For centuries sparkling wines ae a part of gllamourous commemorations and appreciated as a symbol of status. Perhaps, I ask you. Do you know the difference between the many bubbles served in your glass?
sI made trips to Napa Valley, Asolo in Northern Italia and France, where I learned a bit about sparkling wines, So I can share with you some curiosities about one of my favourite drinks..
Quick History Facts:
Many believe a gloucester doctor called Christopher Merret recorded a recipe for a Champagne-style drink some 20 years before the French Benedictine monk and cellar master, Dom Pierre Perignon, who is officially recognised as the drink’s father. Dom may not have invented this delicious drink, but he is still to credit for advances in champagne production. One of his most important contributions to the wine world was inventing the wire collar (called a muselet) which was strong enough to withstand the fermentation pressure. No more shooting your eye out.
CHAMPAGNE OR SPARKLING WINE
Sparkling wines from the Champagne region of France have become so popular that the name “Champagne” is often used to describe any sparkling wine. In truth, not all sparkling wines are Champagne. Champagne only describes those wines that come from the Champagne region.
In other parts of the world, sparkling wines have their own titles:
- Cava, bubbly wine from Spain
- Cremant, sparkling wine from other areas of France outside Champagne
- Sekt, sparkling wine from Germany
- Spumante, Prosecco and Frizante, bubbly wine from Italy.
TRADITIONAL METHOD /CHAMPENOISE
When alcoholic fermentation is complete, the wine is bottled. Sugar and yeast are added to it to begin a second fermentation. The carbon dioxide they create remains in the bottle. This method creates wines of great elegance with a fine and persistent bubble. Champagnes, Crémants (Loire, Bourgogne, Alsace, Jura, Bordeaux, de Die, de Limoux) and Cavas are made this way.
RURAL OR ANCESTRAL METHOD
This involves interrupting fermentation in the vat to complete it in the bottle. The sugar remaining produces carbon dioxide that is imprisoned in the bottle. The Clairette de Die (Dioise method) and the Blanquette de Limoux (ancestral method and Gaillac sparkling – Gaillac method) are made this way.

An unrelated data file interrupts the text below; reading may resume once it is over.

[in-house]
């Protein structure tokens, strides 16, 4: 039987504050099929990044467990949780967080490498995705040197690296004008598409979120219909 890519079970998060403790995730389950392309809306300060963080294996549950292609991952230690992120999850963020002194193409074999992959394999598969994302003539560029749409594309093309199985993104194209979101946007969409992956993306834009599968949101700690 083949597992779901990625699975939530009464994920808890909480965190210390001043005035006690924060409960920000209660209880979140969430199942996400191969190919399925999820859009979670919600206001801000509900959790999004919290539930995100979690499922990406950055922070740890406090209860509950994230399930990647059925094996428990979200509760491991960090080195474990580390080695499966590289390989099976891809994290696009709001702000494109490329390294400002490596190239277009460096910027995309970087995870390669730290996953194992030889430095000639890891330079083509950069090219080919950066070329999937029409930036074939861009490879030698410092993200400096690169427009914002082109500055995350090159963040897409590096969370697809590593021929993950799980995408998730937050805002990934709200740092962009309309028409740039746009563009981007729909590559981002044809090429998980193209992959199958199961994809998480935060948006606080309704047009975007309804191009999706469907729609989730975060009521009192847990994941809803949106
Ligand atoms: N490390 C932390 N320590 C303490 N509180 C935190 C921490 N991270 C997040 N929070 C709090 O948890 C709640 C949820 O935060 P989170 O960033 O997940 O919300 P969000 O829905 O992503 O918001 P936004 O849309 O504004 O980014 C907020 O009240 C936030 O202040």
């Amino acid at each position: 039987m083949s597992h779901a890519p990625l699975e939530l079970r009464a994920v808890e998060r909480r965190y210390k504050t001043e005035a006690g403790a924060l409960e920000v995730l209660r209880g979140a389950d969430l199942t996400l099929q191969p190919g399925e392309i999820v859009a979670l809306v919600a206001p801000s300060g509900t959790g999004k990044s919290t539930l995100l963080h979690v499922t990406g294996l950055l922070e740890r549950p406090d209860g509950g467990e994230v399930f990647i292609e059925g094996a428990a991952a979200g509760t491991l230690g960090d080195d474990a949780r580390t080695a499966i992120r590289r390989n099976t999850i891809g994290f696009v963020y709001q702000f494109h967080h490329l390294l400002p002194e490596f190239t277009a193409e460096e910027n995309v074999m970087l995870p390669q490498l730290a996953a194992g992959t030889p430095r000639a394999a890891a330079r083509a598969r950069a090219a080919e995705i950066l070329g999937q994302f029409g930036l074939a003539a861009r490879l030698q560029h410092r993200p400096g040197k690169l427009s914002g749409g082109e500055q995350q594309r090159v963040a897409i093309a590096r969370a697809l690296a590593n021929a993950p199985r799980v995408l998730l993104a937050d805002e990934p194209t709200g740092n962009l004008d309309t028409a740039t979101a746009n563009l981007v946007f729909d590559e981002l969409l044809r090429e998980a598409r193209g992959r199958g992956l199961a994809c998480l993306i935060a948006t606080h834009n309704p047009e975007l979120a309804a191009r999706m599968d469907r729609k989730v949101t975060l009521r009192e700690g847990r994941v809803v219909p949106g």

CLOSED TANK METHOD : Sugar and yeast are added to wine, triggering a second fermentation. This time it doesn’t occur in the bottle, but in hermetically sealed tanks that retain the carbon dioxide.
CARBONATION METHOD: Addition of carbon dioxide (CO2) to a dry or sweet wine in the bottle or closed tank. A cheaper method, but one with less elegant results.
THE RIGHT TEMPERATURE
White sweet and aromatic sparkling wines can be served at a temperature of about 46°F. Example of the white sweet sparkling wine is Asti Spumante.
Red sweet sparkling wines can be stored at a temperature of about 50°-53°F. Example for red sweet sparkling wine is Brachetto d’Acqui.
Tannic sparkling wines should be served at 57°F
Dry sparkling wines like Prosecco should be served at a temperature of about 46° – 50°F.
Wines that are produced by “Classic Methods” and “Methode Champenoise.”
should be served at a temperature of about 46° – 50°F,
Special vintage wines are served at a temperature of about 53°F.
Non-vintage sparkling wines can be served at a temperature of about 4° to 6°C.
” In victory, deserve it. In defeat, need it”-Napoleon Bonaparte about Champagne
Many famous people in the World made many follower not just because their persona or historical importance but also on influence by what they drink.